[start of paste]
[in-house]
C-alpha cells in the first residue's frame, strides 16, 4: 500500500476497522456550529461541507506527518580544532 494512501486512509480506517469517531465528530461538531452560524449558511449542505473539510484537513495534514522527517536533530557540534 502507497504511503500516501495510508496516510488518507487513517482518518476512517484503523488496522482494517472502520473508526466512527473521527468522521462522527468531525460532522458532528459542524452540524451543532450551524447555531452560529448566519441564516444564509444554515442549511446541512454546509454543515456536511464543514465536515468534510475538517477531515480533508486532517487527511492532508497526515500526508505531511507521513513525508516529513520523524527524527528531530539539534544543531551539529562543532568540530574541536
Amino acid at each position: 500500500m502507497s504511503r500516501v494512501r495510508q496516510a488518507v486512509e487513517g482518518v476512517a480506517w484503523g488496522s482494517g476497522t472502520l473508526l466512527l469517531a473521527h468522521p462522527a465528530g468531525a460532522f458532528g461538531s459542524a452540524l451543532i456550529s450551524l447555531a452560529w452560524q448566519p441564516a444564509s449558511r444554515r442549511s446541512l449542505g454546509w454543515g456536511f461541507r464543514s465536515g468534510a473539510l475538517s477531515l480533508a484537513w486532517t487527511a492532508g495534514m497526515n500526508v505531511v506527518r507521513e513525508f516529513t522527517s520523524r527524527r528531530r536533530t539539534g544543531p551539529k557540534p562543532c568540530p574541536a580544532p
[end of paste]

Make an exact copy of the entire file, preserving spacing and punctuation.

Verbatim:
[in-house]
C-alpha cells in the first residue's frame, strides 16, 4: 500500500476497522456550529461541507506527518580544532 494512501486512509480506517469517531465528530461538531452560524449558511449542505473539510484537513495534514522527517536533530557540534 502507497504511503500516501495510508496516510488518507487513517482518518476512517484503523488496522482494517472502520473508526466512527473521527468522521462522527468531525460532522458532528459542524452540524451543532450551524447555531452560529448566519441564516444564509444554515442549511446541512454546509454543515456536511464543514465536515468534510475538517477531515480533508486532517487527511492532508497526515500526508505531511507521513513525508516529513520523524527524527528531530539539534544543531551539529562543532568540530574541536
Amino acid at each position: 500500500m502507497s504511503r500516501v494512501r495510508q496516510a488518507v486512509e487513517g482518518v476512517a480506517w484503523g488496522s482494517g476497522t472502520l473508526l466512527l469517531a473521527h468522521p462522527a465528530g468531525a460532522f458532528g461538531s459542524a452540524l451543532i456550529s450551524l447555531a452560529w452560524q448566519p441564516a444564509s449558511r444554515r442549511s446541512l449542505g454546509w454543515g456536511f461541507r464543514s465536515g468534510a473539510l475538517s477531515l480533508a484537513w486532517t487527511a492532508g495534514m497526515n500526508v505531511v506527518r507521513e513525508f516529513t522527517s520523524r527524527r528531530r536533530t539539534g544543531p551539529k557540534p562543532c568540530p574541536a580544532p